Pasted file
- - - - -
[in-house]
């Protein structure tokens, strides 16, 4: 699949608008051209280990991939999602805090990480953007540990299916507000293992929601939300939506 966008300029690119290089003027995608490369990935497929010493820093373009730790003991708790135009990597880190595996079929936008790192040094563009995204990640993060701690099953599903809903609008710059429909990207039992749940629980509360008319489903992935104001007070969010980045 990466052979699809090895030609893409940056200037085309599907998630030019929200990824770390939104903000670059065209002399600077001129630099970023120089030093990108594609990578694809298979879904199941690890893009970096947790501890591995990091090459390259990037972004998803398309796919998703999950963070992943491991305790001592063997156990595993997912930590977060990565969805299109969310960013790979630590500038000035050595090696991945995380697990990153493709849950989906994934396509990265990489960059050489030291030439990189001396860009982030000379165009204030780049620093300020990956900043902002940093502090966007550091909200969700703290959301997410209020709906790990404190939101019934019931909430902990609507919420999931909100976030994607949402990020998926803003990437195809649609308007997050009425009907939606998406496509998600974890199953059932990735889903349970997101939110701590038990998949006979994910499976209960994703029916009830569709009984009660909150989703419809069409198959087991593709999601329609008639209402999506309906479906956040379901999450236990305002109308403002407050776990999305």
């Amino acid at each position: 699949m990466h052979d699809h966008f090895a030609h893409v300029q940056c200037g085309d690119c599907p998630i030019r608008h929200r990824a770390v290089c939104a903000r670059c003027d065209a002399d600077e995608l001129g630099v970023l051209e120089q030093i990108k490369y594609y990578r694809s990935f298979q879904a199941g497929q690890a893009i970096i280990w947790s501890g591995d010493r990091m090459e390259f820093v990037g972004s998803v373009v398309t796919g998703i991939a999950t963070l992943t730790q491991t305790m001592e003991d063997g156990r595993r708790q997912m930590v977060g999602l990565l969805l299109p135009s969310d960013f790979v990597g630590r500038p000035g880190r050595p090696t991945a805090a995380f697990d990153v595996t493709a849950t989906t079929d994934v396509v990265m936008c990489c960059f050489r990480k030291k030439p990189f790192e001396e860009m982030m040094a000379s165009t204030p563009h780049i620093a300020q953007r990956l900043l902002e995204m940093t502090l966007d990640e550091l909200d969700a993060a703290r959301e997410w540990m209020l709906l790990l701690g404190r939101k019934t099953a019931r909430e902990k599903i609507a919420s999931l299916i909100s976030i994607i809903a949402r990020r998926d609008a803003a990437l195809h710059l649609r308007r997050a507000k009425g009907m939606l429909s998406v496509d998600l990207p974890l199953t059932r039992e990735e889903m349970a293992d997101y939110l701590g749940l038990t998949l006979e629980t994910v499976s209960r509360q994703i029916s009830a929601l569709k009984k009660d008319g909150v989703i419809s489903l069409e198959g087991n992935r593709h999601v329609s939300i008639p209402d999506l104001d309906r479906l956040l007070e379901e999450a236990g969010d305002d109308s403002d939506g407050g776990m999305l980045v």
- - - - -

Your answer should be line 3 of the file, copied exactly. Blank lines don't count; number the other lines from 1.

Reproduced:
């Amino acid at each position: 699949m990466h052979d699809h966008f090895a030609h893409v300029q940056c200037g085309d690119c599907p998630i030019r608008h929200r990824a770390v290089c939104a903000r670059c003027d065209a002399d600077e995608l001129g630099v970023l051209e120089q030093i990108k490369y594609y990578r694809s990935f298979q879904a199941g497929q690890a893009i970096i280990w947790s501890g591995d010493r990091m090459e390259f820093v990037g972004s998803v373009v398309t796919g998703i991939a999950t963070l992943t730790q491991t305790m001592e003991d063997g156990r595993r708790q997912m930590v977060g999602l990565l969805l299109p135009s969310d960013f790979v990597g630590r500038p000035g880190r050595p090696t991945a805090a995380f697990d990153v595996t493709a849950t989906t079929d994934v396509v990265m936008c990489c960059f050489r990480k030291k030439p990189f790192e001396e860009m982030m040094a000379s165009t204030p563009h780049i620093a300020q953007r990956l900043l902002e995204m940093t502090l966007d990640e550091l909200d969700a993060a703290r959301e997410w540990m209020l709906l790990l701690g404190r939101k019934t099953a019931r909430e902990k599903i609507a919420s999931l299916i909100s976030i994607i809903a949402r990020r998926d609008a803003a990437l195809h710059l649609r308007r997050a507000k009425g009907m939606l429909s998406v496509d998600l990207p974890l199953t059932r039992e990735e889903m349970a293992d997101y939110l701590g749940l038990t998949l006979e629980t994910v499976s209960r509360q994703i029916s009830a929601l569709k009984k009660d008319g909150v989703i419809s489903l069409e198959g087991n992935r593709h999601v329609s939300i008639p209402d999506l104001d309906r479906l956040l007070e379901e999450a236990g969010d305002d109308s403002d939506g407050g776990m999305l980045v």